The Alexander Technique is a method of muscular re-education, which has become standard training for actors, dancers and singers, and is practised for health reasons all over the world.
Its founder, Frederick Matthias Alexander (1869-1955), was an Australian actor who stumbled upon it in the 1890s after studying himself in mirrors to discover why he had lost his voice. He realised that most people suffered from the same postural defects he had noticed in himself, and that this explained much of what went wrong with them.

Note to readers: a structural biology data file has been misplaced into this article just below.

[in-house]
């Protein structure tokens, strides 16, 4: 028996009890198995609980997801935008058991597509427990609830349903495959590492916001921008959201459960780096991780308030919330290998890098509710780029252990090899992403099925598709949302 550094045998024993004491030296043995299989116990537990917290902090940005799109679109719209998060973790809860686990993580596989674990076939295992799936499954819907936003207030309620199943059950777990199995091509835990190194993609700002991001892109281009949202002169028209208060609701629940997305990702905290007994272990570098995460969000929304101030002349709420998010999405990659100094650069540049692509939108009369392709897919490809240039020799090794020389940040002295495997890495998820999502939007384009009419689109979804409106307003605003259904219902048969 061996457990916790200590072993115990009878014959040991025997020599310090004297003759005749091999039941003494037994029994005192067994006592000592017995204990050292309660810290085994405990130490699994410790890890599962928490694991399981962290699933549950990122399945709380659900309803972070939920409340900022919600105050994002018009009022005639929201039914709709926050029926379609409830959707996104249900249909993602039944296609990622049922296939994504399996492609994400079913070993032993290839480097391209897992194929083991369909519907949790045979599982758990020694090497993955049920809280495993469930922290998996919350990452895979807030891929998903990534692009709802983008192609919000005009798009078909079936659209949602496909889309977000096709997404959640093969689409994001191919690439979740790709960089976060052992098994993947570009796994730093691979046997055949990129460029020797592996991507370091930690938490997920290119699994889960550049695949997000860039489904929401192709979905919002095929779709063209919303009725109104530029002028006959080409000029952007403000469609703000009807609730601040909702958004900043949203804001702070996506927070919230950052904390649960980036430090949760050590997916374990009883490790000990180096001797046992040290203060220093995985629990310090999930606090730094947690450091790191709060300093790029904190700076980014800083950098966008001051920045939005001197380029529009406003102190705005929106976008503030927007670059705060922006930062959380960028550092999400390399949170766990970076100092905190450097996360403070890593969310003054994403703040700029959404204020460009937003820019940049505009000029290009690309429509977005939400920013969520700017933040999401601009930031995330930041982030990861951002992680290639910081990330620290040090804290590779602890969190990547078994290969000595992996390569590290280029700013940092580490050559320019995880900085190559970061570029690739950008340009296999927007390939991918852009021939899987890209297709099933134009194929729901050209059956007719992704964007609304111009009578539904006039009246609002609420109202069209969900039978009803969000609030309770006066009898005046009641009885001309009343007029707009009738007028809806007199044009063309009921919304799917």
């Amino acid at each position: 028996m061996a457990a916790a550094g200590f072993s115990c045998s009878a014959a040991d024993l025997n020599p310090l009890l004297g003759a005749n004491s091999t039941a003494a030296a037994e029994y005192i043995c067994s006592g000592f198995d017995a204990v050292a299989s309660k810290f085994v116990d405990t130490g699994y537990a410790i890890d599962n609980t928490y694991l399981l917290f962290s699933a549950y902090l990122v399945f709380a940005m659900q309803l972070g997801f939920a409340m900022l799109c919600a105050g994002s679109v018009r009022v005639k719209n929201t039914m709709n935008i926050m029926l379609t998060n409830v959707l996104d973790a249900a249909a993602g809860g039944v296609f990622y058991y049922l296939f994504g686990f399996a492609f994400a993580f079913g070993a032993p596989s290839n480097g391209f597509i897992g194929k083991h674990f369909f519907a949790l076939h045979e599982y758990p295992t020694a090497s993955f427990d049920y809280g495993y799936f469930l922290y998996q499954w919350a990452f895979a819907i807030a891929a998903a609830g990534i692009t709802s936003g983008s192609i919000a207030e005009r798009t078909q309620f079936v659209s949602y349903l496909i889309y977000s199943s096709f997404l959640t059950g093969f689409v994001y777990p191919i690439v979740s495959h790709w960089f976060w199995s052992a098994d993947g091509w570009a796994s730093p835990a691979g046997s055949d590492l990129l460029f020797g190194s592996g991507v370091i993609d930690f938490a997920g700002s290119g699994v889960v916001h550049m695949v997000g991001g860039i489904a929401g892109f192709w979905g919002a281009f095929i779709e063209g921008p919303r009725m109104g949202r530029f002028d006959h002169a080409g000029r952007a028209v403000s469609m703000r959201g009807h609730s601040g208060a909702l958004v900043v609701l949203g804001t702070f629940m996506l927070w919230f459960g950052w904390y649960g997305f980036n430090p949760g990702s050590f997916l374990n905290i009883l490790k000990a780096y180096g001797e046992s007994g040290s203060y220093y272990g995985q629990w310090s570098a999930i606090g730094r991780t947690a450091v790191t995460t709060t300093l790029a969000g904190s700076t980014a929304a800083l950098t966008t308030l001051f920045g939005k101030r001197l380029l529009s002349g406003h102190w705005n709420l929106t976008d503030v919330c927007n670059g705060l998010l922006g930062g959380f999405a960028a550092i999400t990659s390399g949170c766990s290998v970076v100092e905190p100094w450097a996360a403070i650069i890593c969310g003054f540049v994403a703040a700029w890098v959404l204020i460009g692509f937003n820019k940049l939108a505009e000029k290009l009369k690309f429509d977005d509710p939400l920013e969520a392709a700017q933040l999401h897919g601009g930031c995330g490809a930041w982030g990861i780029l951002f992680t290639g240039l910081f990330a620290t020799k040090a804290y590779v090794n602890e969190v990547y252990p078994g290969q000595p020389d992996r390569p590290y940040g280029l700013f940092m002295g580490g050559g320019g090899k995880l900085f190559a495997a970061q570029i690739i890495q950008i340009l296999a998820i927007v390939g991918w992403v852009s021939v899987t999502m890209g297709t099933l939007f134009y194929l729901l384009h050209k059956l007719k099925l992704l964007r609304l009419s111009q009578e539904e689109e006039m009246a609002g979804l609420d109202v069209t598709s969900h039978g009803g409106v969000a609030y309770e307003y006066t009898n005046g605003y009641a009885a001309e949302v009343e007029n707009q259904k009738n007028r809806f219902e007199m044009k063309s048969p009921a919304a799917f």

F.M. (as he was known) came to London in 1904 and became enormously successful. During the First World War he practised in America with equal success, converting the American philosopher John Dewey to his cause. He wrote four books (all still in print), and his supporters included Aldous Huxley, George Bernard Shaw and Stafford Cripps.
|Subtitle||Founder of the Alexander Technique|
|Binding. Pages. Year.||Paperback. 288 pages. 2004.|
|Size||216 x 144 mm.|
F. M. the Life of Frederick Matthias Alexander
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